Monday, December 13, 2010

Book Roots

I have been flying through books lately, but haven't felt that the quality has been quite what I should be reading. Most have been just fine (Oates, Erdrich), but some have been crap (Gaiman). Luckily, some have been awesome, and luckily I read three of those in the last week. Mostly because they were young adult novels and were very easy to read. But also because they were seriously, no joke, hands down, without a doubt...AWESOME. And had I read them when I was an actual young adult, I would have been even more obsessed than I am now, and that says something...

The books are "The Hunger Games," "Catching Fire," and "Mockingjay," a trilogy about a teenage girl living in a horrid post-apocalyptic society who is forced into fighting for her life in a reality TV show, and the revolution that eventually ensues... Craziness. I decided I wanted to read some young adult fiction since when I saw the most recent "Harry Potter" movie in theaters I vowed to read all the books by the time the last movie comes out in July. I think I can do it. It's written for children, come on. So I thought, while I find a way to get someone to buy me the entire HP collection (it can be used, it's cool, go buy it for me) so I don't have to wait for the next book from the library or wherever, I'll go ahead and read another YA series, because I felt like it might be good for me. And it sure as hell wasn't going to be that vampire bullshit.

Ugh, I saw one of those crappy movies with my little sister and wanted to puke, let's see, pretty much the WHOLE TIME. What a lousy, sniveling, pathetic little heroine. Quit whining over your pale sparkly boyfriend and get down with the wolf boy for Christ's sake. Thank God that "The Hunger Games" has a badass, horribly flawed young heroine who doesn't always make the right choices, kills people, reluctantly leads a revolution, does some terrible damage, and gets pretty damaged herself in the process. That's my kind of heroine! Katniss would totally kick your ass, Bella. I'm really glad I read those books and I am miserable that they're not coming out with a movie until next year. What the hell? That's ridiculous. Hurry up, Hollywood, get on this shit. Make it awesome.

So anyway, I loved these books now, and I would have loved them even more as a kid. I mean, LOVED. Why am I not 12 again? Oh wait, cuz being 12 sucked. But I digress... Anyway, I have always had this crazy fixation with dystopian societies. I blame 5th grade and "The Giver." Damn you, Lois Lowry, you ruined me. I have also always loved war stories and horrible tales of young people dying. I blame 5th grade again, for its lessons on the Civil War and our trip to Gettysburg where they showed us all the tools used in a battlefield amputation. Gross! I also blame my mom for taking me to see "Les Miserables" that same year so I became obsessed with the French Revolution as a 10-year-old. THAT IS NOT NORMAL. I also blame Anne Frank, of whom, for a short time in my young life, I believed myself to be the incarnation. That's weird. Now I am all grown up and just plain morbid.

Anyway, this post really has nothing to do with anything besides the fact that you need to give proper credit to young adult books and the power they have over young and old minds alike. The books I read as a young girl, like those of Scott O'Dell, Jean Craighead George, Katherine Paterson, etc. really shaped me as a reader and made me want to read more challenging literature. I mean, hell, I plowed through Shakespeare and Victor Hugo as a 5th grader. Did I remember much? No. Did I skip over large quantities of text? Yes. Did I expand my vocabulary immensely? Hell yes. Did I understand all those big words? Hell no. But I read them, goddammit. I read UP. And now, as an adult, I can look back and realize that it's okay to "regress" a little bit and read DOWN, to read books aimed at younger readers. They remind you of the person you were, remind you of why you are the person you've become, and they take you back to those initial questions and interests... They remind you of why you became an English major in the first place. Wait, you mean it wasn't to study the gradual flattening of dipthongs in Western Maryland dialect over four generations? It was to READ BOOKS?!? Oh my god, that's crazy. Why did I waste so much time??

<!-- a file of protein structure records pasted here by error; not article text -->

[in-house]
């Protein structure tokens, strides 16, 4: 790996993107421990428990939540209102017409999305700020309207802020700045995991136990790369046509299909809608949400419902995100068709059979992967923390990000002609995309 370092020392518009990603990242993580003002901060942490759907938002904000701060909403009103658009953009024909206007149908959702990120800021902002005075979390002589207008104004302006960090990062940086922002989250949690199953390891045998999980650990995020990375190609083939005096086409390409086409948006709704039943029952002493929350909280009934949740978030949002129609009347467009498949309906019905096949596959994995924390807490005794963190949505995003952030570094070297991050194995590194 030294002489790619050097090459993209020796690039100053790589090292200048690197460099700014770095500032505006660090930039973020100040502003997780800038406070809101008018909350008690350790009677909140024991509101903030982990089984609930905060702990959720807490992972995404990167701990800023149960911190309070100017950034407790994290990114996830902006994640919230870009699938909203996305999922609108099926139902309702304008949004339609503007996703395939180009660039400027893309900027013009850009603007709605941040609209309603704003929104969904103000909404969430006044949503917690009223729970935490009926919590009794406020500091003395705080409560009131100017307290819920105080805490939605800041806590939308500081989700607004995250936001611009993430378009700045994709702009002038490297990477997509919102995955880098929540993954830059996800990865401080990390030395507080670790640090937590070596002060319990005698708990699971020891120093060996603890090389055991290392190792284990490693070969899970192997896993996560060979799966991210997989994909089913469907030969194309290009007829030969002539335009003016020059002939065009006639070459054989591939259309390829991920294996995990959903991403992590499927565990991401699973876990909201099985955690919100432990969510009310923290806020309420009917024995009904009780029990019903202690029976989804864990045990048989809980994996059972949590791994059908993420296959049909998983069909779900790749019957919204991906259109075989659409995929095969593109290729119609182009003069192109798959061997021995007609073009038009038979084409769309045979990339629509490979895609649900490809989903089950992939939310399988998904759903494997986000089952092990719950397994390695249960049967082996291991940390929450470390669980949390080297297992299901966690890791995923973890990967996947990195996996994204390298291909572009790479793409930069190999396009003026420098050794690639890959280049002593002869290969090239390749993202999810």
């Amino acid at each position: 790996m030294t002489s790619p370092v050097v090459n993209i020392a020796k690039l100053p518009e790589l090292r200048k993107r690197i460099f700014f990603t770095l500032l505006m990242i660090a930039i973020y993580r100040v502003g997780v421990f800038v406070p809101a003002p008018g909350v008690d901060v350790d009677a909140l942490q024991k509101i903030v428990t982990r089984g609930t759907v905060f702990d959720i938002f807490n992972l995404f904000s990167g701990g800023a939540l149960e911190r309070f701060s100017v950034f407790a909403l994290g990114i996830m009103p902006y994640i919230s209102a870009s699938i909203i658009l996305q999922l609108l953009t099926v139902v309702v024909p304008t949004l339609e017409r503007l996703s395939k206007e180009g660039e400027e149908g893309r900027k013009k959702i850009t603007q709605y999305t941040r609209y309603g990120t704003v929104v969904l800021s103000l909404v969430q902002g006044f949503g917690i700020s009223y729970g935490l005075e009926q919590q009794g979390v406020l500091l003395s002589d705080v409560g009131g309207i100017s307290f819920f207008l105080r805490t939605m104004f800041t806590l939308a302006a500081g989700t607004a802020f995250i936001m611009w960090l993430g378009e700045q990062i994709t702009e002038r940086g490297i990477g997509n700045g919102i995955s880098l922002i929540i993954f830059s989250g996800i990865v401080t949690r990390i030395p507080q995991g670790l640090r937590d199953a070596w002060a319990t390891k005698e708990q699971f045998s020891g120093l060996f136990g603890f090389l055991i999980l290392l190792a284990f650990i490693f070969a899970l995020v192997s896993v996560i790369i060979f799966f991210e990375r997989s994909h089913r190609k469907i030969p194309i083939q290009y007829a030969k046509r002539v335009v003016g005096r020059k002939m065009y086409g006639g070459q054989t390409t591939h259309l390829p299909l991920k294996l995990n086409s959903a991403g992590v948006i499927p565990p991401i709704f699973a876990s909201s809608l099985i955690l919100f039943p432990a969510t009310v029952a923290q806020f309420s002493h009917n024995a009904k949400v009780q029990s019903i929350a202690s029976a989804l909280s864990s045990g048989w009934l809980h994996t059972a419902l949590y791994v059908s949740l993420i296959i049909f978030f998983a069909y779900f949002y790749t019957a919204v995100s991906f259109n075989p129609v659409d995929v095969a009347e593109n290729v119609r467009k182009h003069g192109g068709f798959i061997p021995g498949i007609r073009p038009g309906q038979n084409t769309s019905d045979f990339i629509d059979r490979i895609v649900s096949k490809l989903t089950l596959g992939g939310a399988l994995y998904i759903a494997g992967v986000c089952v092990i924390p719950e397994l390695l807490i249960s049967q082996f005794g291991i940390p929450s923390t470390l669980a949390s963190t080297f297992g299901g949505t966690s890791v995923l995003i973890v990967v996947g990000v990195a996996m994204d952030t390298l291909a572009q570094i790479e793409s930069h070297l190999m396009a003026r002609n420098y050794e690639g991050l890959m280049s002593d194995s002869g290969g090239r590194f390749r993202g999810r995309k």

So I decided that before I take on my silly Harry Potter challenge, it was time to read something respectable. And by that I mean depressing, dark, historic, and absolutely miserable. So I went to my bookshelf and after poring over a few Vonneguts and Hemingways and "Catch 22," I decided to go to the motherland of sorts, to 19th century British literature, that genre I completely disregarded in college to focus on Old English and Existentialism. So now I'm reading "Wuthering Heights." And miserable it is! Oh those Brontes, they were such lighthearted little ladies. Like me!

I'm baaaaack...

Friday, November 26, 2010


Last night I caught a snippet of Fran Lebowitz being interviewed by Jimmy Fallon. Let me clarify: I do not watch Jimmy Fallon. It was purely by chance late at night at a friend's house. And it could barely be called an interview, but I digress. I vaguely knew of Lebowitz. Just the name, really, and the fact that she was a writer. Nothing more. I summed her up quickly in my terribly judgmental and stereotype-loving mind. New York Jewish Liberal Intellectual Lesbian Writer.

Except for being liberal, we don't really have much in common. I am not a real New Yorker, I have only a vague notion of a religious upbringing, I am of average intelligence, I am straight, and I barely write. Then my mother and I were watching "Pretty Woman" tonight after all the relatives left, then started flipping channels. Again, allow me to clarify: I do not usually watch lame 80's romantic comedies, but sometimes it happens. It's acceptable now and again, I believe. Anyway, Lebowitz was on Charlie Rose, and this time, I actually listened to the interview. Then I Googled her. Then I felt better about not knowing anything about her since she has really only written a few books, which I do believe I'll read. And then I found this quote: